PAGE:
A glut of leaders at Team Ineos has created a spill. And, after months of speculation, news has emerged about a planned team transfer for Chris Froome.
Take note of the wording. “The Israeli team and the legendary champion will sign a long-term contract on August 1st that will see Froome wear ISN’s blue and white until the end of his illustrious career.”
‘ISN’ is the Israel Start-Up Nation pro cycling team. ‘Froome’ is the four-time Tour de France champion and most decorated Grand Tour rider of his generation.
And “will sign a long-term contract on August 1st”, suggests that the deal is indeed done.
He will sign it next month. And he will race for a different team in 2021.
(Well, that’ll happen if, of course, there is racing in 2021.)
The rumour mill has been working hard on grinding this story out before its due-by date. There’s been speculation about Chris Froome and Team Ineos for months now. Is he The Leader for Le Tour? Is he moving on? What other teams are courting him? And so it has gone for some time.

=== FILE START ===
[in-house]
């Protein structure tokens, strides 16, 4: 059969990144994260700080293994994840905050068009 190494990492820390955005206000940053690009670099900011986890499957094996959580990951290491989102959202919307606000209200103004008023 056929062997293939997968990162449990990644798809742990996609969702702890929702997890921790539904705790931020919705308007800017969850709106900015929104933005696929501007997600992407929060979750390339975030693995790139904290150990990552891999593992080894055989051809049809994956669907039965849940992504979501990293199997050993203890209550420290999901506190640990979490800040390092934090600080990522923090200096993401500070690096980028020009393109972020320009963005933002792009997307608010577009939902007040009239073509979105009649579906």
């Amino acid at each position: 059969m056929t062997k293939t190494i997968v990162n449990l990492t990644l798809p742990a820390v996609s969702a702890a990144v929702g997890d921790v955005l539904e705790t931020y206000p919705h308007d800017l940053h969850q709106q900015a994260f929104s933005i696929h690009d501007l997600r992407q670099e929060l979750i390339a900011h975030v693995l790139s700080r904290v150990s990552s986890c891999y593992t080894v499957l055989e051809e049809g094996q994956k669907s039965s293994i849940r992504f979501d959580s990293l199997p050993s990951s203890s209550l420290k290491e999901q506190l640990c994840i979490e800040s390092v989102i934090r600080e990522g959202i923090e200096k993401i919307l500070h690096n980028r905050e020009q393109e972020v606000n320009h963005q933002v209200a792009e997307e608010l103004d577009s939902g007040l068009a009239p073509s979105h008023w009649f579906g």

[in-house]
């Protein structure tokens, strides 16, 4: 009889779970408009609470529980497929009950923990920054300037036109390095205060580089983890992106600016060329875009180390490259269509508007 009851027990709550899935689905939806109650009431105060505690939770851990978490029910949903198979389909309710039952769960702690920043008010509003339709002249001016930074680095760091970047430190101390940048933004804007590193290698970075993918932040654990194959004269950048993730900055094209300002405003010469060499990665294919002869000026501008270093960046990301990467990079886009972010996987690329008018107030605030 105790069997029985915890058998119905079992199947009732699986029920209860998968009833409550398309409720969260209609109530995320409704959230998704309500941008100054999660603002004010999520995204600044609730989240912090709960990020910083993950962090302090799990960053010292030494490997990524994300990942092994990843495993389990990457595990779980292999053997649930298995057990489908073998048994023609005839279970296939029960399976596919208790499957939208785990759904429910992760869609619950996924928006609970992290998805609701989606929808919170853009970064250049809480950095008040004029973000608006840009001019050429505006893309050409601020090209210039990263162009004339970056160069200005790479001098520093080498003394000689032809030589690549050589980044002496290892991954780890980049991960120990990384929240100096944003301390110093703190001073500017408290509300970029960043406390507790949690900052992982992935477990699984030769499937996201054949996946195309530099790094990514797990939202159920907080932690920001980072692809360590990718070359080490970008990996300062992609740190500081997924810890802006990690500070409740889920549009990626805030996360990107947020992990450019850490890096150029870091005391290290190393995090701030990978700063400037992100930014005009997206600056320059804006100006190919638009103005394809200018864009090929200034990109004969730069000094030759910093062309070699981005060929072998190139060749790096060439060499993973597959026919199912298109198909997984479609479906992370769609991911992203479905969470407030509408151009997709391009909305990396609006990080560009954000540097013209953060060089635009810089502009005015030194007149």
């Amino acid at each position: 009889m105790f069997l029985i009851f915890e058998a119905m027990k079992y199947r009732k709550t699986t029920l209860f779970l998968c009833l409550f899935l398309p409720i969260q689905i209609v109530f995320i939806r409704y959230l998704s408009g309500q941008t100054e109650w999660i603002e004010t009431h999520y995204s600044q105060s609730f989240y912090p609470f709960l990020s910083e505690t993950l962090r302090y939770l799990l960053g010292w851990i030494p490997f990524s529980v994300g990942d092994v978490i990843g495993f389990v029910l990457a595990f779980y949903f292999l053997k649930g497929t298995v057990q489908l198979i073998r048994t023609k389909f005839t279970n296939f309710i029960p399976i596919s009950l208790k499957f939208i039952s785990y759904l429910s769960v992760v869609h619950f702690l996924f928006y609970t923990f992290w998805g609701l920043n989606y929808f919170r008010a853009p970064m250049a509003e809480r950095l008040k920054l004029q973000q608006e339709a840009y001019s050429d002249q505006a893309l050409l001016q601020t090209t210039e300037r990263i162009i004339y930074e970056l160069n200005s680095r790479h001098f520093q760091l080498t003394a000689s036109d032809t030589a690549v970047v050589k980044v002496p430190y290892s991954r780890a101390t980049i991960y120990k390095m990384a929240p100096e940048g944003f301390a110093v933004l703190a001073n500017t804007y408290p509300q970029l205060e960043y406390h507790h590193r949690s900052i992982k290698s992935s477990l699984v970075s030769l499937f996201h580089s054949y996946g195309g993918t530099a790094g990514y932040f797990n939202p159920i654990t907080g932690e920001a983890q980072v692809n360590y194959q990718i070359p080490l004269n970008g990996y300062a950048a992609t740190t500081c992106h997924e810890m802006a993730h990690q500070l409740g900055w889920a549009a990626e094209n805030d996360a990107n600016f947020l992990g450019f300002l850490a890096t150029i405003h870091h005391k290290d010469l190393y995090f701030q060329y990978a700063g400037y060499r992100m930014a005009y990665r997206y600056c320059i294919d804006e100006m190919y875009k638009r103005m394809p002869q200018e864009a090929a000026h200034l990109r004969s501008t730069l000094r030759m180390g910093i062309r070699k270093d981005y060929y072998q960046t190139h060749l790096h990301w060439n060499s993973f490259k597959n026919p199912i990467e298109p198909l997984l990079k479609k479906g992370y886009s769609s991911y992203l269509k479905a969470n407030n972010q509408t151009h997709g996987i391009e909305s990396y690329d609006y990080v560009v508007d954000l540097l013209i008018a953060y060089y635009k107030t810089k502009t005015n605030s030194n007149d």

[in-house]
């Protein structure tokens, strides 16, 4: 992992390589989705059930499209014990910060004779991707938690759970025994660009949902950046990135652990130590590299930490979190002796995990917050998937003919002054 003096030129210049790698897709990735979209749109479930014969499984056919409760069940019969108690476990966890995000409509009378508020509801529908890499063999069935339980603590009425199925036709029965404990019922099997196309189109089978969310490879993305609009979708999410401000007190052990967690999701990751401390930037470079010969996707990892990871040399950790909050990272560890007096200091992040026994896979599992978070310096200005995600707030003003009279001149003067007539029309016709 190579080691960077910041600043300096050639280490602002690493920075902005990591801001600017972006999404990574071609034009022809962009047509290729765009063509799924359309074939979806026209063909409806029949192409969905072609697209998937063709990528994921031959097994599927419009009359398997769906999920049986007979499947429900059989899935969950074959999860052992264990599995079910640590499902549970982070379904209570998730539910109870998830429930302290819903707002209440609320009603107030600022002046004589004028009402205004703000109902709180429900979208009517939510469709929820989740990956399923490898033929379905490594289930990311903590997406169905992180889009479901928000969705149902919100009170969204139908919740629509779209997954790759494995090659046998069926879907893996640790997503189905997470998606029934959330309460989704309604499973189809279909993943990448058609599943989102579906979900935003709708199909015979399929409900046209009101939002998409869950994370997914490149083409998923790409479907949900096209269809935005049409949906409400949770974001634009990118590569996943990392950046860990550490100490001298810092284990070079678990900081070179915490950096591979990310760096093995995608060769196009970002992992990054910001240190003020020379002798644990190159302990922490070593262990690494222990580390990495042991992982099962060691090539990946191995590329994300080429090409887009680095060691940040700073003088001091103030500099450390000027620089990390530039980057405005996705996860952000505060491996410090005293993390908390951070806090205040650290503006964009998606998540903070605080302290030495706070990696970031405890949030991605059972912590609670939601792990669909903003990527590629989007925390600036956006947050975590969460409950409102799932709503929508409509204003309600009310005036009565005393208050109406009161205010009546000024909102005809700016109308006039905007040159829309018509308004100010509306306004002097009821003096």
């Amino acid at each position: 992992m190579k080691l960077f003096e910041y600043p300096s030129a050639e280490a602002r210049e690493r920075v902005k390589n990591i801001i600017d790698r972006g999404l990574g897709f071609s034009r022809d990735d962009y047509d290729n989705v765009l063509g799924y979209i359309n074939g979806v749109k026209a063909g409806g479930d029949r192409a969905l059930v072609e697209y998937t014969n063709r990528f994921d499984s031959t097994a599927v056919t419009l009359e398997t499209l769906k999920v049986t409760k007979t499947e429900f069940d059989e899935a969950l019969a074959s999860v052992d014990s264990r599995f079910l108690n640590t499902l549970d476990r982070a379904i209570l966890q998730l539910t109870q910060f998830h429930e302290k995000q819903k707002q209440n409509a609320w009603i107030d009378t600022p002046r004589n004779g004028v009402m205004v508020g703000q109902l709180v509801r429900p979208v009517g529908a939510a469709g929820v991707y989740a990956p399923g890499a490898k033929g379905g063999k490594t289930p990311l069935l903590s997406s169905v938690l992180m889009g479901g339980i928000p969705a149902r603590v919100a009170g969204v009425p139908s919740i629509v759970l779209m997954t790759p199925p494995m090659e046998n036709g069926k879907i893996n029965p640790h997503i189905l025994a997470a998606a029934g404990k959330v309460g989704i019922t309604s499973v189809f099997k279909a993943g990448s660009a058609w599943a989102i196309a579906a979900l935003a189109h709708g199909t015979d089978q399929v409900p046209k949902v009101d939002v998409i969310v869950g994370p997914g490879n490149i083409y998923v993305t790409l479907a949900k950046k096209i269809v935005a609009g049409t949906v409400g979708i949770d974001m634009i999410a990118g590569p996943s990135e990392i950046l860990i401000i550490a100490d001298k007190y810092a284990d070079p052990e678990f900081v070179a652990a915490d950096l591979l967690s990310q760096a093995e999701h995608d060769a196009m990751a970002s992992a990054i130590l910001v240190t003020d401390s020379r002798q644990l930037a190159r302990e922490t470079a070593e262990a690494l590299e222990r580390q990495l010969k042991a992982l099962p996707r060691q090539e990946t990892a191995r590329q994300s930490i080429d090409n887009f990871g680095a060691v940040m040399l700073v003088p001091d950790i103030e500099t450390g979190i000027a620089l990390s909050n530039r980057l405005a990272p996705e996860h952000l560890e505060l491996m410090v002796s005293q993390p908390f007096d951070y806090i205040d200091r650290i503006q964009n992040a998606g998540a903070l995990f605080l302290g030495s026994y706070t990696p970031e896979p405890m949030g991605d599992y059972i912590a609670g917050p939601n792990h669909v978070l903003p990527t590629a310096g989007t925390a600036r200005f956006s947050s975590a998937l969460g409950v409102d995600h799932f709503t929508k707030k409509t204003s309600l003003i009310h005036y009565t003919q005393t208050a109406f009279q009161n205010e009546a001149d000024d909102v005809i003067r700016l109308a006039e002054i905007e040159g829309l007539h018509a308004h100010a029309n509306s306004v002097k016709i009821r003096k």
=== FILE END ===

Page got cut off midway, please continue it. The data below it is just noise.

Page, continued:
Anyone would think that he was the leader of an Australian political party in the past 15 years. You know how it’s been: one day, Prime Minister of the nation, the next day someone whispers “spill” and the media buzz grows loud, quickly. And, as we’ve seen in Aussie politics, it generates the kind of noise that eventually topples a PM.
Was it like that at Team Ineos? The darling of the team is due to leave at the end of the year and it’s because of a problem other squads in pro cycling would only dream of – too many leaders.
With Froome’s contract due to expire at the end of the year, and with Egan Bernal already signed up with Ineos through to the end of 2023, the timing for a spill was ideal.
Add into the mix Geraint Thomas’ presence – on a roster of 30 that also includes a Giro d’Italia champion, a former road race world champion, and two-time TT world champion – and suddenly even a rider like Froome seems expendable.
That’s maybe a little harsh. Expendable, the man who delivered time and time and time and time and time and time and time again in Grand Tours? Well, eventually, yes.
Froome, remember, was (originally) the runner-up in the first Grand Tour he finished with the team that was then called ‘Sky’. (That was the Vuelta of 2011, and he’d eventually be elevated to winner… but only years later, and only because of another doping issue in cycling.)